REVIEW ANALYSIS AND FINAL THOUGHTS
To say that Crucial’ first NVMe M.2 SSD has been a long time in the making is an understatement. We had become very concerned, as had the rest of the industry. It is not the first iteration of a QLC SSD on the market, and in fact, the Intel 660P QLC NVMe M.2 SSD has much the same QLC 64-layer 3D NAND flash memory as both Intel and Micron are in the flash business as a joint venture together with IMFT (Intel Micron Flash technologies). In fact, both use the SMI SM2263 controller and the only real difference is that Intel uses the NANYA DDR3 Cache memory chip. Intel’s specs are a bit lower as well.
The Crucial P1 NVMe M.2 SSD has several key benefits that are proven winners in consumer SSD sales. It has decent performance at 2GB/s which many might argue is well above the need of any typical consumer. It exceeds that of the typical user storage need with both 500GB and 1TB versions. It has a great 5-year warranty and it has a terrific value point with the 1TB version priced right now at $149.99 which was previously unheard of for this capacity. Typically we might see similar 1TB SSDs above the $200 mark.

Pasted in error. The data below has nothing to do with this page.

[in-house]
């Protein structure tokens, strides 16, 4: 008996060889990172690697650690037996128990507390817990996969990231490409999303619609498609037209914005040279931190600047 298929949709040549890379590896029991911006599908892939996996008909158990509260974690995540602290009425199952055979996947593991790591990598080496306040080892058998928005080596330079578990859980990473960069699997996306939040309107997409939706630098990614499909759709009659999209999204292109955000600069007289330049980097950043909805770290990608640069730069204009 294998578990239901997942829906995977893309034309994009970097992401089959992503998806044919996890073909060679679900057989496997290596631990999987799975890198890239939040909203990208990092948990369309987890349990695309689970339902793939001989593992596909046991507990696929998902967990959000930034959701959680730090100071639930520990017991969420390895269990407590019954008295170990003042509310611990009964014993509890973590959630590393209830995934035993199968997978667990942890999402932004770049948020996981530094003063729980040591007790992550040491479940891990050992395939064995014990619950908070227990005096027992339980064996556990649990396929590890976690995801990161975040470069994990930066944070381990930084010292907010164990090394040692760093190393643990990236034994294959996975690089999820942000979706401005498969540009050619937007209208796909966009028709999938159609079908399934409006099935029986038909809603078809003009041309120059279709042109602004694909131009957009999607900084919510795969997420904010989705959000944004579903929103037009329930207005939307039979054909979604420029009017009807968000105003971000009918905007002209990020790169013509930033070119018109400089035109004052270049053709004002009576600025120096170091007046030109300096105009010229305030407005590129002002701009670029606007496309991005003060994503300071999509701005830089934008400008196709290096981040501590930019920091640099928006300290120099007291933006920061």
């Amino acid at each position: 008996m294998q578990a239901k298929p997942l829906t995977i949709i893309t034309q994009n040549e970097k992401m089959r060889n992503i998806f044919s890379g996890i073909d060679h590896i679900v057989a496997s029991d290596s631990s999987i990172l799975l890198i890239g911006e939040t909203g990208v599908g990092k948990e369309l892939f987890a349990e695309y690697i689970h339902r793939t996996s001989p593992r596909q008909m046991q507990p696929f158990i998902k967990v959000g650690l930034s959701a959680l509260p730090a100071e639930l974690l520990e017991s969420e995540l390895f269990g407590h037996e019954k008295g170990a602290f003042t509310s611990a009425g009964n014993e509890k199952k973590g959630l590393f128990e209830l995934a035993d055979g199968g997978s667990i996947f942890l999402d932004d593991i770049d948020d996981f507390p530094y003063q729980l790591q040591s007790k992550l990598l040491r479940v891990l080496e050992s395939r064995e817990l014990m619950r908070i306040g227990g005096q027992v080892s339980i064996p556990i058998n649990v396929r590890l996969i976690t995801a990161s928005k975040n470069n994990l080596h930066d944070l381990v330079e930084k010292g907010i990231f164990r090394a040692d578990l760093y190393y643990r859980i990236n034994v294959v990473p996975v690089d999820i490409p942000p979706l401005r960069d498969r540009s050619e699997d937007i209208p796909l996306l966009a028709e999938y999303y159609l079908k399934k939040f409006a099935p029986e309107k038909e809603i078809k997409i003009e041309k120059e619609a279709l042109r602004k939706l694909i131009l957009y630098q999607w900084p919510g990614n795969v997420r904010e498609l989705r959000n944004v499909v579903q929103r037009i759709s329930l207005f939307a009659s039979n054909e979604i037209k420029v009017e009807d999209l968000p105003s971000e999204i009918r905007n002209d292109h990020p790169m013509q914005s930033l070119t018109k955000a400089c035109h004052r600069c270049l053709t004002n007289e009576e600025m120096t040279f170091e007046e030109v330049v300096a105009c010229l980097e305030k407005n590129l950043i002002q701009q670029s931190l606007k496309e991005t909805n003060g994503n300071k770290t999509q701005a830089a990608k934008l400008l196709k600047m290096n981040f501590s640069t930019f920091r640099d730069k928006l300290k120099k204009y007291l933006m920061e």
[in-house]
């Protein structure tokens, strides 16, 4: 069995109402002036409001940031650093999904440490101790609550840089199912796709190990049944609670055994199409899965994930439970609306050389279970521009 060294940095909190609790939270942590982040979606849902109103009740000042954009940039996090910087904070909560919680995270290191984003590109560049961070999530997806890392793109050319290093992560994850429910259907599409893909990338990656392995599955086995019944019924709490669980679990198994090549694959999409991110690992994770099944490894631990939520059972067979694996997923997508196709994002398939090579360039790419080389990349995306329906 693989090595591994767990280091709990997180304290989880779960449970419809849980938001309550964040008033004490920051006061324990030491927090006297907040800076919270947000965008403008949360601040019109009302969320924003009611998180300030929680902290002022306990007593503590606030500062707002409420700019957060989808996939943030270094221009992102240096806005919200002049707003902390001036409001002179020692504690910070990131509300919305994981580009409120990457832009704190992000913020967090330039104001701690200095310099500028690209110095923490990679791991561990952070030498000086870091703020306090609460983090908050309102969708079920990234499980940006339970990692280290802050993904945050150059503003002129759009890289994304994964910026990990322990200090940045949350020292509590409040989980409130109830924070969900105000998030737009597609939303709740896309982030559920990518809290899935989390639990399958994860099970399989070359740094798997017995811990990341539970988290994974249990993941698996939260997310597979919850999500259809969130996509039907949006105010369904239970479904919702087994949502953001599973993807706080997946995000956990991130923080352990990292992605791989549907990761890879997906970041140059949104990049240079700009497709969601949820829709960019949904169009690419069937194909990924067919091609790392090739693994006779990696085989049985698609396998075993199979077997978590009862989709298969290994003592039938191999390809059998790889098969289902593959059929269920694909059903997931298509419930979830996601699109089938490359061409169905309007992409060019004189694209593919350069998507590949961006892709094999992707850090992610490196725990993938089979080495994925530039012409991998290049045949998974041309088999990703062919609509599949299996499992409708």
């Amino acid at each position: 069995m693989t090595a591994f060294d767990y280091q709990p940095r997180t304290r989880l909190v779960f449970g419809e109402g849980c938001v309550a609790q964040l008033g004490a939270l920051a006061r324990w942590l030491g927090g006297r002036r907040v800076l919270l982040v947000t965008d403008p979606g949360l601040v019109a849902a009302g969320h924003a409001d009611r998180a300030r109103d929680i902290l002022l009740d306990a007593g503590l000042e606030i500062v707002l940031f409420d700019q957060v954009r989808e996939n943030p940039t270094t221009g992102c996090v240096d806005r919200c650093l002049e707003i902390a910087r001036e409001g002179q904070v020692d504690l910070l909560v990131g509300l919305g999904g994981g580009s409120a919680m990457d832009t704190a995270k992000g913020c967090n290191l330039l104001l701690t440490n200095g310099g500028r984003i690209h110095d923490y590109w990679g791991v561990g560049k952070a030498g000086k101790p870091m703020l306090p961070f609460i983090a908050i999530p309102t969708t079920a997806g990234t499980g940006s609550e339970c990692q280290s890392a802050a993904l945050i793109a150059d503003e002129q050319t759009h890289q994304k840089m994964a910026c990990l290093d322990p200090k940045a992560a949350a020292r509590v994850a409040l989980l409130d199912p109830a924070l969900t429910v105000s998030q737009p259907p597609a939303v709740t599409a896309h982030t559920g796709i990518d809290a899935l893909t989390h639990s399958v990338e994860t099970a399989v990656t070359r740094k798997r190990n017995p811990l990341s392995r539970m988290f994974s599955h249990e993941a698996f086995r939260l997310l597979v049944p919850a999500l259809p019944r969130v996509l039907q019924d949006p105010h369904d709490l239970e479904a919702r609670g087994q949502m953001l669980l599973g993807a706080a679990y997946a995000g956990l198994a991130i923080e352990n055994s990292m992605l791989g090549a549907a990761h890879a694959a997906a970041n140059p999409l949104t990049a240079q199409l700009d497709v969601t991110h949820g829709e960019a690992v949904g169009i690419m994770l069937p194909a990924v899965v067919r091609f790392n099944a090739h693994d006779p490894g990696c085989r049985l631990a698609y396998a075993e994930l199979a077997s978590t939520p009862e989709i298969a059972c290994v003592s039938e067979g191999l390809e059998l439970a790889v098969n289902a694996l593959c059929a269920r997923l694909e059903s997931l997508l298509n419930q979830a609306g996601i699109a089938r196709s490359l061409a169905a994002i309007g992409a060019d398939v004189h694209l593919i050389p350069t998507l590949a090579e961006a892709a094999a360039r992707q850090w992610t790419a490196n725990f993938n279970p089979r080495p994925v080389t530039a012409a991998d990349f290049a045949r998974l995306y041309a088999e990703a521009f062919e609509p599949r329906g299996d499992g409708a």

Check Crucial P1 NVMe SSD pricing at Amazon.
Other sites, like anandtech, show how the drives performance drops off when the drive is full. This is especially relevant to QLC ssds.
Do you have any intention of creating tests to run a full drive?